General Ripper: Admiral Fuji, the most dog-kickingly gung-ho of the UPSF military leadership — he thought firing missiles at a hostage situation involving a war hero was a good idea because he didn't want the UPSF to look weak. His rival Admiral Mifune has moments of this, but is more of a Reasonable Authority Figure.
Heal It With Booze: Subverted in one episode, where the ship's doctor considers using his personal stash when crew injuries are piling up. He considers it, takes a swig, then decides it'd be a waste.
Hello Nurse: Harumi. Pretty much the entire crew fakes sick just to be treated by her.
He-Man Woman Hater: Kojiro Sasaki never quite grew out of the Girls Have Cooties stage of childhood. Naturally, this means that the ridiculously cute twins just have to latch on to him from day one onward...
Heroic BSOD: Tylor, surprisingly enough; you'd think he'd be immune to such a thing, but after Admiral Hanner's death, he goes on autopilot for a little while, utterly disinterested in (and walking out on) a ceremony in his honor. It takes him a while to snap out of it, at which point he decides to leave the UPSF. It doesn't stick.
The Messiah: Tylor. He views Raalgons as people, admires their strength, is understanding of his crew and figures out Harumi is a spy quite early on, yet never does anything about it even when admitting he knew. Treats her better than her own side does, too. Whether he's competent or not, there's no arguing that he's an extremely good person.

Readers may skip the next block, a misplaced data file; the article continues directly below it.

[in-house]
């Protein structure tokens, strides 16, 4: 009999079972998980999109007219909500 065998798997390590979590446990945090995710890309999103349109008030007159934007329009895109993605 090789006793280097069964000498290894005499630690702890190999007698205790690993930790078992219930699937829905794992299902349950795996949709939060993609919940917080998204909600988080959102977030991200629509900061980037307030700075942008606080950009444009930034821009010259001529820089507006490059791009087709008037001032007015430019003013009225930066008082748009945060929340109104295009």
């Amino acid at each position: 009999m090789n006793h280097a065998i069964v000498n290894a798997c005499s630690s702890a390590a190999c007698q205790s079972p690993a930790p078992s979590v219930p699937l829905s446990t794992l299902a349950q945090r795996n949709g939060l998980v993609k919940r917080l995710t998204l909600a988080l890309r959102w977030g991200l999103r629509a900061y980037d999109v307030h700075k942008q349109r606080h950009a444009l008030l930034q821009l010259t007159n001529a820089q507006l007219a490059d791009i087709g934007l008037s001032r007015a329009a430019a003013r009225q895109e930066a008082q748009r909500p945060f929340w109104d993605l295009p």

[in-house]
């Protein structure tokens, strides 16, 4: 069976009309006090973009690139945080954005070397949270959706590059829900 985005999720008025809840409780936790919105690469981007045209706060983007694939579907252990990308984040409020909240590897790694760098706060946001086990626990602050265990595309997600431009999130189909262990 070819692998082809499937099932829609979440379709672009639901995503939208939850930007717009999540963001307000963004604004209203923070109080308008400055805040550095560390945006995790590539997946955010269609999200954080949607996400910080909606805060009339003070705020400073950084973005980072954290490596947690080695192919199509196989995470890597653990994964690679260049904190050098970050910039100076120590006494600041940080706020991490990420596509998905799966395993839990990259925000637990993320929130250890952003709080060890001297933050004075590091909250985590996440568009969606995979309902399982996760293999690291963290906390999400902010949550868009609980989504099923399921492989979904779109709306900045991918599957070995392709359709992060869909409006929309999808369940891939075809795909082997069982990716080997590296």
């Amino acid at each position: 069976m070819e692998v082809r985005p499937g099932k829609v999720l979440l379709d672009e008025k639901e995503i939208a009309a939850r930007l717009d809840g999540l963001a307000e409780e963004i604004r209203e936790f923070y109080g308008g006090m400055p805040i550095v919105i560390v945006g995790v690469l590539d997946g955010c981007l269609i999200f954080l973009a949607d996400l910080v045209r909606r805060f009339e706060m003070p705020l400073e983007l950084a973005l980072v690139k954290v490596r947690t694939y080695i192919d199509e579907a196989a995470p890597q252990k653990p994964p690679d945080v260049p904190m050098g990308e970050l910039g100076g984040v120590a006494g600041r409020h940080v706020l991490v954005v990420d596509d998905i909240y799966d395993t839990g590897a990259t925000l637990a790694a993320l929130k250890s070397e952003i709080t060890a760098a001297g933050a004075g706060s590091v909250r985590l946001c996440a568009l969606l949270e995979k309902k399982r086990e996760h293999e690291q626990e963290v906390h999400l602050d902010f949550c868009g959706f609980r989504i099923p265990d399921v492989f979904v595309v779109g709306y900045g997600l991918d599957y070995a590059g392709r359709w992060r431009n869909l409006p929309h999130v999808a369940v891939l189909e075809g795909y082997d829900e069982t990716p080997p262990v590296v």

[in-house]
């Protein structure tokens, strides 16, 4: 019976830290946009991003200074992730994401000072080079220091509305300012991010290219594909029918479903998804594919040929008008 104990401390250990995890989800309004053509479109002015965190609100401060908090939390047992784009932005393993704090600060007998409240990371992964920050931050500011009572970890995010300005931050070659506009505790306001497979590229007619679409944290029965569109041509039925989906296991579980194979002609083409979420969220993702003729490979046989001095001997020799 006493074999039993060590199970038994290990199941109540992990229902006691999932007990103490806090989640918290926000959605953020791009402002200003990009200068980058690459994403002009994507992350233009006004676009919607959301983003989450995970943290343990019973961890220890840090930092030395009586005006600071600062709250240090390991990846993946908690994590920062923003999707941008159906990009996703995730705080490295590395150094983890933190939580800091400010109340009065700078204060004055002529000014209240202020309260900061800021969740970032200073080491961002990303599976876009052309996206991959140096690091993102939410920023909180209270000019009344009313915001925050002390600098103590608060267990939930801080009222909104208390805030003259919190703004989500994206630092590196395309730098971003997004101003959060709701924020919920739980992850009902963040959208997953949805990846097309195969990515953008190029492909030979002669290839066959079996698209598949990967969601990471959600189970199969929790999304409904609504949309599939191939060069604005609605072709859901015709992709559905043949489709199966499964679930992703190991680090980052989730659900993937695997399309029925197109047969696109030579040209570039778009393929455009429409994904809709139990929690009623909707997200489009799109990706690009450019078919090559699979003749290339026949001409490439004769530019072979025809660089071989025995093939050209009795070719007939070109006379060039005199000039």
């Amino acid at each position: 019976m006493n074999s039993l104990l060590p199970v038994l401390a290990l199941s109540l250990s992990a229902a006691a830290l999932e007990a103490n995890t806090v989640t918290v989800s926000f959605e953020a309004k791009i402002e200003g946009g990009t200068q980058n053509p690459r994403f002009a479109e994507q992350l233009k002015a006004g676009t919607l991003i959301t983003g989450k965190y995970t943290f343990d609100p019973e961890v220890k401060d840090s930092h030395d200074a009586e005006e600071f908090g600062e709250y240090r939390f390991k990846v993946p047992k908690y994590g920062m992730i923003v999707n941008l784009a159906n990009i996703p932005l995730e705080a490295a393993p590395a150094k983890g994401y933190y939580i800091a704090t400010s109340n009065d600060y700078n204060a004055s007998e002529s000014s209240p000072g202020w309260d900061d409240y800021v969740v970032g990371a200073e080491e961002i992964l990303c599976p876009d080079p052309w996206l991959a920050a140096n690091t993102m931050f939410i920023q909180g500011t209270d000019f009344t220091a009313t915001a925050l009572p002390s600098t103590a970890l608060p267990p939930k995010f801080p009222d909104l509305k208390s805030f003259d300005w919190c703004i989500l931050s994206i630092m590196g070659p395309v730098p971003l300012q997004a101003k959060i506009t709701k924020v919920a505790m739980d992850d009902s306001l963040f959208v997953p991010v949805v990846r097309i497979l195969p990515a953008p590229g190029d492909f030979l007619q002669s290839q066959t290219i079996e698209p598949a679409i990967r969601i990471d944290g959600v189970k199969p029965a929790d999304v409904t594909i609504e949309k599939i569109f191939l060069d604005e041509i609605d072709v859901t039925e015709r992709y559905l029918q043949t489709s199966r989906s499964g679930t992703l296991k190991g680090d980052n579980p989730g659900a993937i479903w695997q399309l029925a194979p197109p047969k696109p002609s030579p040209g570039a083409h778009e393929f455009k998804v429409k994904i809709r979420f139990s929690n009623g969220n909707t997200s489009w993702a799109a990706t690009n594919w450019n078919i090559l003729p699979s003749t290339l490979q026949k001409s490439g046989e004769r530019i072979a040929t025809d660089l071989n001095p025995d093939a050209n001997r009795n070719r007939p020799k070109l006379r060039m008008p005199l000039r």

Military Brat: Yamamoto remarks that he was raised in a strict military household.
The Mole: Harumi. Though, this is known by the viewers — and likely Tylor — by the midpoint of her introductory episode.
Poor Man's Substitute: J. David Brimmer does his best Ron Perlman impression in voicing Yamamoto in the English dub.
The Pornomancer: Tylor not only manages to get every female on the ship to confess their sexual desires for him, and an alien princess to fall for him, but even gets the recruitment computer when he wanted to join the military in the first place to confess her love for him against all logical functions it was built with! See Unwanted Harem below.
Power Trio: Tylor is Id, Yamamoto is Superego, and Yuriko is the ego.
Running Gag: Combined with Shout Out: A guy in the marines has a familiar white hockey mask, and a very familiar name. Every time something gets destroyed unexpectedly, he's immediately blamed. Doesn't help that his Weapon of Choice is a chainsaw.